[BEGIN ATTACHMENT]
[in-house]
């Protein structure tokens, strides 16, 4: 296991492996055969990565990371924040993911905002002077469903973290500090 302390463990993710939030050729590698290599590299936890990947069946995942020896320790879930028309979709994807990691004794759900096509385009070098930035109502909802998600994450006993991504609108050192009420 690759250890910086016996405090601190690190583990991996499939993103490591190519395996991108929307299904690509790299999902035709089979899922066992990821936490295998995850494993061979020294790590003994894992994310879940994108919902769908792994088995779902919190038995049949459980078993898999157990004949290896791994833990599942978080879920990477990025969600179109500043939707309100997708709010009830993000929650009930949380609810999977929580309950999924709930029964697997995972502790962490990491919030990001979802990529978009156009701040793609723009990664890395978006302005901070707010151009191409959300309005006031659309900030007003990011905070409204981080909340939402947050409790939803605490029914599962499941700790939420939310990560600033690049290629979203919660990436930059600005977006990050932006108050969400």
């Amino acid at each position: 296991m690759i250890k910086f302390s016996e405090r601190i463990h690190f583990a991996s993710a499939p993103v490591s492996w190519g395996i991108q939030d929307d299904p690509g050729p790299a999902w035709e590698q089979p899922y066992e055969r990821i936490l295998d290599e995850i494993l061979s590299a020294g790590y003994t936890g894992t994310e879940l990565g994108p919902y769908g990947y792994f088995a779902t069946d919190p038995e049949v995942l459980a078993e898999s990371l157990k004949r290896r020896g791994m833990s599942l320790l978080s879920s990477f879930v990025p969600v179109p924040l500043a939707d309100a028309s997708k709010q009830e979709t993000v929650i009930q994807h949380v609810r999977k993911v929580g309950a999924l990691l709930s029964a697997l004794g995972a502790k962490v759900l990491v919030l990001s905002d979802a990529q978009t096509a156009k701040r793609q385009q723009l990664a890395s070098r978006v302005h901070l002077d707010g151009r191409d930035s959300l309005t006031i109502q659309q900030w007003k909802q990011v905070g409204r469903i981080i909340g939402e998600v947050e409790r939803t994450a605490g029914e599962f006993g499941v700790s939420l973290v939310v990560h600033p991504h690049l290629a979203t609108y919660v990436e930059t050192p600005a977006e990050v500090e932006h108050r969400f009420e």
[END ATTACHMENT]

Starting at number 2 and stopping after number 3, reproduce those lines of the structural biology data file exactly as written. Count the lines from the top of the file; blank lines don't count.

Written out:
């Protein structure tokens, strides 16, 4: 296991492996055969990565990371924040993911905002002077469903973290500090 302390463990993710939030050729590698290599590299936890990947069946995942020896320790879930028309979709994807990691004794759900096509385009070098930035109502909802998600994450006993991504609108050192009420 690759250890910086016996405090601190690190583990991996499939993103490591190519395996991108929307299904690509790299999902035709089979899922066992990821936490295998995850494993061979020294790590003994894992994310879940994108919902769908792994088995779902919190038995049949459980078993898999157990004949290896791994833990599942978080879920990477990025969600179109500043939707309100997708709010009830993000929650009930949380609810999977929580309950999924709930029964697997995972502790962490990491919030990001979802990529978009156009701040793609723009990664890395978006302005901070707010151009191409959300309005006031659309900030007003990011905070409204981080909340939402947050409790939803605490029914599962499941700790939420939310990560600033690049290629979203919660990436930059600005977006990050932006108050969400």
């Amino acid at each position: 296991m690759i250890k910086f302390s016996e405090r601190i463990h690190f583990a991996s993710a499939p993103v490591s492996w190519g395996i991108q939030d929307d299904p690509g050729p790299a999902w035709e590698q089979p899922y066992e055969r990821i936490l295998d290599e995850i494993l061979s590299a020294g790590y003994t936890g894992t994310e879940l990565g994108p919902y769908g990947y792994f088995a779902t069946d919190p038995e049949v995942l459980a078993e898999s990371l157990k004949r290896r020896g791994m833990s599942l320790l978080s879920s990477f879930v990025p969600v179109p924040l500043a939707d309100a028309s997708k709010q009830e979709t993000v929650i009930q994807h949380v609810r999977k993911v929580g309950a999924l990691l709930s029964a697997l004794g995972a502790k962490v759900l990491v919030l990001s905002d979802a990529q978009t096509a156009k701040r793609q385009q723009l990664a890395s070098r978006v302005h901070l002077d707010g151009r191409d930035s959300l309005t006031i109502q659309q900030w007003k909802q990011v905070g409204r469903i981080i909340g939402e998600v947050e409790r939803t994450a605490g029914e599962f006993g499941v700790s939420l973290v939310v990560h600033p991504h690049l290629a979203t609108y919660v990436e930059t050192p600005a977006e990050v500090e932006h108050r969400f009420e």